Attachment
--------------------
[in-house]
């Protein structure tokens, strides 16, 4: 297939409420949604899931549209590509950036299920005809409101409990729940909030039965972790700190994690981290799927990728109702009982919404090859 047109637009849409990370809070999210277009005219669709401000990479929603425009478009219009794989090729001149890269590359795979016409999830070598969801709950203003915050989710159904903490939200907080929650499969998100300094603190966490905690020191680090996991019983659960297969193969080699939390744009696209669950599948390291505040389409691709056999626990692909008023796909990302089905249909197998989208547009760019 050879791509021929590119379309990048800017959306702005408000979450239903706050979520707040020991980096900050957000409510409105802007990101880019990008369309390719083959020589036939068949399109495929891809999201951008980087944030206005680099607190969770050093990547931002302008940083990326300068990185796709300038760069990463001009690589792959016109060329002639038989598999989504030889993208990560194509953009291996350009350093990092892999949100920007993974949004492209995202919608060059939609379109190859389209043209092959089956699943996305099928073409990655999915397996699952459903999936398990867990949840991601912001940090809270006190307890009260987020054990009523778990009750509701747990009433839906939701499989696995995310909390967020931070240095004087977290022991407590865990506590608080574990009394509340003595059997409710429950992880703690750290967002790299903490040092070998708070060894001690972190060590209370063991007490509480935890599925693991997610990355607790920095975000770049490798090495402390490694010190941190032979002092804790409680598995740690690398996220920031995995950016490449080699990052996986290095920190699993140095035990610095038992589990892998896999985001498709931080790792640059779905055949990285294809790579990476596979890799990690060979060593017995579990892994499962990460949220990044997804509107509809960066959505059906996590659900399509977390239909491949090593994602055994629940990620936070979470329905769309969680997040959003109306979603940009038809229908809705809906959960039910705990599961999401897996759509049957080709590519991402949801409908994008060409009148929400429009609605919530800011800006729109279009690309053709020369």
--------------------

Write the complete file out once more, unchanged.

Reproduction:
[in-house]
């Protein structure tokens, strides 16, 4: 297939409420949604899931549209590509950036299920005809409101409990729940909030039965972790700190994690981290799927990728109702009982919404090859 047109637009849409990370809070999210277009005219669709401000990479929603425009478009219009794989090729001149890269590359795979016409999830070598969801709950203003915050989710159904903490939200907080929650499969998100300094603190966490905690020191680090996991019983659960297969193969080699939390744009696209669950599948390291505040389409691709056999626990692909008023796909990302089905249909197998989208547009760019 050879791509021929590119379309990048800017959306702005408000979450239903706050979520707040020991980096900050957000409510409105802007990101880019990008369309390719083959020589036939068949399109495929891809999201951008980087944030206005680099607190969770050093990547931002302008940083990326300068990185796709300038760069990463001009690589792959016109060329002639038989598999989504030889993208990560194509953009291996350009350093990092892999949100920007993974949004492209995202919608060059939609379109190859389209043209092959089956699943996305099928073409990655999915397996699952459903999936398990867990949840991601912001940090809270006190307890009260987020054990009523778990009750509701747990009433839906939701499989696995995310909390967020931070240095004087977290022991407590865990506590608080574990009394509340003595059997409710429950992880703690750290967002790299903490040092070998708070060894001690972190060590209370063991007490509480935890599925693991997610990355607790920095975000770049490798090495402390490694010190941190032979002092804790409680598995740690690398996220920031995995950016490449080699990052996986290095920190699993140095035990610095038992589990892998896999985001498709931080790792640059779905055949990285294809790579990476596979890799990690060979060593017995579990892994499962990460949220990044997804509107509809960066959505059906996590659900399509977390239909491949090593994602055994629940990620936070979470329905769309969680997040959003109306979603940009038809229908809705809906959960039910705990599961999401897996759509049957080709590519991402949801409908994008060409009148929400429009609605919530800011800006729109279009690309053709020369």